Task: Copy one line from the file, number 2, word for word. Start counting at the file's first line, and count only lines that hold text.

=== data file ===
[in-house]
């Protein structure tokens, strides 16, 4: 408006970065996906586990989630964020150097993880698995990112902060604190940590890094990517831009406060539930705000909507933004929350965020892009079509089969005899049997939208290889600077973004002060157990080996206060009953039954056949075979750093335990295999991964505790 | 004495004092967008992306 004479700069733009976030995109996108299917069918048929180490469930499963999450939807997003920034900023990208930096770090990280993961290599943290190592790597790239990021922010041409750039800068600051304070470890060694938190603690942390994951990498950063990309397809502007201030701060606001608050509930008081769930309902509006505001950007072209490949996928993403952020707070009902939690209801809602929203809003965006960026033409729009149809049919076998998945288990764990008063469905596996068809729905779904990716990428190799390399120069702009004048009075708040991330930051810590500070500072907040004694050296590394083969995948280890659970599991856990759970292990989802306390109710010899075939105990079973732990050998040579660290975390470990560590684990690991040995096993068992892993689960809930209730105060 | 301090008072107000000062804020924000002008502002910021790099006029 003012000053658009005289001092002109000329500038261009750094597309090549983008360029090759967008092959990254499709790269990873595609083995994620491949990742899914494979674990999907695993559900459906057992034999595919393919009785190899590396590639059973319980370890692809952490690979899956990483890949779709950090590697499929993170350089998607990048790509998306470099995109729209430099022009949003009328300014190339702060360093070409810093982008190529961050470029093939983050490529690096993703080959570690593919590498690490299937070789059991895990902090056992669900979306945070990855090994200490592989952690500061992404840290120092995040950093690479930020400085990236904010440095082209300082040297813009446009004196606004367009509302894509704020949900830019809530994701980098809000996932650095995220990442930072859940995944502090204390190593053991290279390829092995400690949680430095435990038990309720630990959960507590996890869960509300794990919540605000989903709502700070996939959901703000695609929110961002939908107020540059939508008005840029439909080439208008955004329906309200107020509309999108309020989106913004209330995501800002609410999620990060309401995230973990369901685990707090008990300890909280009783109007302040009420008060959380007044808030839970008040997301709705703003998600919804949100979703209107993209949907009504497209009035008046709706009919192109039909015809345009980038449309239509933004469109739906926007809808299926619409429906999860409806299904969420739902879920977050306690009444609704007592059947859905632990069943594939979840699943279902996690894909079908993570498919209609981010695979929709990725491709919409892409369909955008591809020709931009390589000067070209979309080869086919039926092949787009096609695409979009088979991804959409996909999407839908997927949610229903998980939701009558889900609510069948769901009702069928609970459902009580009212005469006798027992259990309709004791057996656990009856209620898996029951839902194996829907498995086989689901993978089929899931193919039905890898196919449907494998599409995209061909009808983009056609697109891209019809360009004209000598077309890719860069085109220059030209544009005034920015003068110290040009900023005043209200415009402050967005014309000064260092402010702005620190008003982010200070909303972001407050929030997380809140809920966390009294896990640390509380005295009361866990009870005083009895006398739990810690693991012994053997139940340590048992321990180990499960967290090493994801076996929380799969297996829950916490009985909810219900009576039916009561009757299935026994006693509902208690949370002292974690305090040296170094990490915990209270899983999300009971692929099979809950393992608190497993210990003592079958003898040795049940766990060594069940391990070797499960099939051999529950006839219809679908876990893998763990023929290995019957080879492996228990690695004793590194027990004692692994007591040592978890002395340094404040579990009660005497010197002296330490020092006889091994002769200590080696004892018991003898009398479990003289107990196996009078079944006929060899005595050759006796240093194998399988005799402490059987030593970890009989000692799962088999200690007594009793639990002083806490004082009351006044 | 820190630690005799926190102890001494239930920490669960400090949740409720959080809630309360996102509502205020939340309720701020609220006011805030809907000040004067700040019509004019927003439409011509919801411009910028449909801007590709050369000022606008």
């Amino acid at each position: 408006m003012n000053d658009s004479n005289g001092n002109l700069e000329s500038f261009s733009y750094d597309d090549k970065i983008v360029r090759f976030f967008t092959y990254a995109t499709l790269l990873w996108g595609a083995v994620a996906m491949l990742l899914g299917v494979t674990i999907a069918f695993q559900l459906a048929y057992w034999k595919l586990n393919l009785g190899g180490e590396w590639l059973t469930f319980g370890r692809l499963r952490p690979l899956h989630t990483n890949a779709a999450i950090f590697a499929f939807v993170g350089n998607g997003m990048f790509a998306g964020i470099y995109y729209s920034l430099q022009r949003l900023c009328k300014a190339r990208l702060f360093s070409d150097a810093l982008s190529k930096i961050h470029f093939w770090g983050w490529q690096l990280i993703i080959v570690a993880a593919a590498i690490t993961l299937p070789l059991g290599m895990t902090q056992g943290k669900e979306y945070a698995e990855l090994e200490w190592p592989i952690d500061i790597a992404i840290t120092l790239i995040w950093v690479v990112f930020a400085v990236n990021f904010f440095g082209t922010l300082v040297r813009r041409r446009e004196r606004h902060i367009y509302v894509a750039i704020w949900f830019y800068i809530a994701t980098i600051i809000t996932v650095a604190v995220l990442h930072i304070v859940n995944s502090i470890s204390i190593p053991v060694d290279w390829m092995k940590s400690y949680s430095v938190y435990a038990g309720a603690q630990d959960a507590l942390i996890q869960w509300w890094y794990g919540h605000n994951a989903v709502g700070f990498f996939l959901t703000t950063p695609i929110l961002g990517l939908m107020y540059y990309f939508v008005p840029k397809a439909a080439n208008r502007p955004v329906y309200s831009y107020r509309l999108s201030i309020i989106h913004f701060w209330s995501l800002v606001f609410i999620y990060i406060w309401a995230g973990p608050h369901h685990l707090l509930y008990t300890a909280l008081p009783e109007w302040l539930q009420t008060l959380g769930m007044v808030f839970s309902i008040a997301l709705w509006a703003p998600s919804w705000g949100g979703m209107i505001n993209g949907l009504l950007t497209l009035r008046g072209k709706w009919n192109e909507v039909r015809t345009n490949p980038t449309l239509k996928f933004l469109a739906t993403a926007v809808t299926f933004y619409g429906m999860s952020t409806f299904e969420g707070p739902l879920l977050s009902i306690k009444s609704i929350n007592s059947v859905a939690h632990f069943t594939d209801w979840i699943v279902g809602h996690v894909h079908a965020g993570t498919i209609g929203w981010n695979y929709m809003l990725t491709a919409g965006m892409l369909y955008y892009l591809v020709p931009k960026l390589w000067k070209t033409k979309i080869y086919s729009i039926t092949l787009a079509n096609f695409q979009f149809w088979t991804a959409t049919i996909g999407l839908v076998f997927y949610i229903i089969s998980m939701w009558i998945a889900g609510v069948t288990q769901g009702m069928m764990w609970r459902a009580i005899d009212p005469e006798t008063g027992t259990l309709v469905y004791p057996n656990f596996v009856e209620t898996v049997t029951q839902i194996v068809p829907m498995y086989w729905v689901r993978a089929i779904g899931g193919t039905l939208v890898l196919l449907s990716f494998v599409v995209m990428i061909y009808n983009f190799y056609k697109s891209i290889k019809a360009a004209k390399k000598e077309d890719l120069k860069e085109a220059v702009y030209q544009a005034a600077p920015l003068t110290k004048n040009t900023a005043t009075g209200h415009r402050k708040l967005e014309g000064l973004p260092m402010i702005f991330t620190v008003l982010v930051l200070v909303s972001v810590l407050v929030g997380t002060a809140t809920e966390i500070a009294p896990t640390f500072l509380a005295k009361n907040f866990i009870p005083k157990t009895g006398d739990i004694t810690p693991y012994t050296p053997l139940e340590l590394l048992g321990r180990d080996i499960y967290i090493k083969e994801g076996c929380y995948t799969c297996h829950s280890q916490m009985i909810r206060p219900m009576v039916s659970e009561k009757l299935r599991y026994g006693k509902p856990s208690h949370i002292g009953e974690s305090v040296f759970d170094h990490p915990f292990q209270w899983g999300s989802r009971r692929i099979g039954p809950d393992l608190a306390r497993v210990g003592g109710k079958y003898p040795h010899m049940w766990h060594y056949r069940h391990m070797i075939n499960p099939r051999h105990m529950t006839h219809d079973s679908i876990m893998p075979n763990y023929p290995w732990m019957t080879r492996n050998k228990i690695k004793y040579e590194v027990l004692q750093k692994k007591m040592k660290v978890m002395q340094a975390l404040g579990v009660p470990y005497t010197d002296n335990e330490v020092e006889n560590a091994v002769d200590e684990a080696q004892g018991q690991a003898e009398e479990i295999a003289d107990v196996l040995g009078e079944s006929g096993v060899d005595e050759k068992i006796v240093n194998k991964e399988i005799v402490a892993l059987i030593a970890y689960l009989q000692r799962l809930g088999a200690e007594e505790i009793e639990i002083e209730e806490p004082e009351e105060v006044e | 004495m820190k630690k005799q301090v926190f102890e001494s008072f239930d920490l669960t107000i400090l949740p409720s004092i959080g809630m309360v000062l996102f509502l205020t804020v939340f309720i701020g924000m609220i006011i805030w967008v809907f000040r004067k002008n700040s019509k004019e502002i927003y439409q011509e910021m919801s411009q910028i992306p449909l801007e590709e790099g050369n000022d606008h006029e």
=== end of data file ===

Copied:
């Protein structure tokens, strides 16, 4: 408006970065996906586990989630964020150097993880698995990112902060604190940590890094990517831009406060539930705000909507933004929350965020892009079509089969005899049997939208290889600077973004002060157990080996206060009953039954056949075979750093335990295999991964505790 | 004495004092967008992306 004479700069733009976030995109996108299917069918048929180490469930499963999450939807997003920034900023990208930096770090990280993961290599943290190592790597790239990021922010041409750039800068600051304070470890060694938190603690942390994951990498950063990309397809502007201030701060606001608050509930008081769930309902509006505001950007072209490949996928993403952020707070009902939690209801809602929203809003965006960026033409729009149809049919076998998945288990764990008063469905596996068809729905779904990716990428190799390399120069702009004048009075708040991330930051810590500070500072907040004694050296590394083969995948280890659970599991856990759970292990989802306390109710010899075939105990079973732990050998040579660290975390470990560590684990690991040995096993068992892993689960809930209730105060 | 301090008072107000000062804020924000002008502002910021790099006029 003012000053658009005289001092002109000329500038261009750094597309090549983008360029090759967008092959990254499709790269990873595609083995994620491949990742899914494979674990999907695993559900459906057992034999595919393919009785190899590396590639059973319980370890692809952490690979899956990483890949779709950090590697499929993170350089998607990048790509998306470099995109729209430099022009949003009328300014190339702060360093070409810093982008190529961050470029093939983050490529690096993703080959570690593919590498690490299937070789059991895990902090056992669900979306945070990855090994200490592989952690500061992404840290120092995040950093690479930020400085990236904010440095082209300082040297813009446009004196606004367009509302894509704020949900830019809530994701980098809000996932650095995220990442930072859940995944502090204390190593053991290279390829092995400690949680430095435990038990309720630990959960507590996890869960509300794990919540605000989903709502700070996939959901703000695609929110961002939908107020540059939508008005840029439909080439208008955004329906309200107020509309999108309020989106913004209330995501800002609410999620990060309401995230973990369901685990707090008990300890909280009783109007302040009420008060959380007044808030839970008040997301709705703003998600919804949100979703209107993209949907009504497209009035008046709706009919192109039909015809345009980038449309239509933004469109739906926007809808299926619409429906999860409806299904969420739902879920977050306690009444609704007592059947859905632990069943594939979840699943279902996690894909079908993570498919209609981010695979929709990725491709919409892409369909955008591809020709931009390589000067070209979309080869086919039926092949787009096609695409979009088979991804959409996909999407839908997927949610229903998980939701009558889900609510069948769901009702069928609970459902009580009212005469006798027992259990309709004791057996656990009856209620898996029951839902194996829907498995086989689901993978089929899931193919039905890898196919449907494998599409995209061909009808983009056609697109891209019809360009004209000598077309890719860069085109220059030209544009005034920015003068110290040009900023005043209200415009402050967005014309000064260092402010702005620190008003982010200070909303972001407050929030997380809140809920966390009294896990640390509380005295009361866990009870005083009895006398739990810690693991012994053997139940340590048992321990180990499960967290090493994801076996929380799969297996829950916490009985909810219900009576039916009561009757299935026994006693509902208690949370002292974690305090040296170094990490915990209270899983999300009971692929099979809950393992608190497993210990003592079958003898040795049940766990060594069940391990070797499960099939051999529950006839219809679908876990893998763990023929290995019957080879492996228990690695004793590194027990004692692994007591040592978890002395340094404040579990009660005497010197002296330490020092006889091994002769200590080696004892018991003898009398479990003289107990196996009078079944006929060899005595050759006796240093194998399988005799402490059987030593970890009989000692799962088999200690007594009793639990002083806490004082009351006044 | 820190630690005799926190102890001494239930920490669960400090949740409720959080809630309360996102509502205020939340309720701020609220006011805030809907000040004067700040019509004019927003439409011509919801411009910028449909801007590709050369000022606008």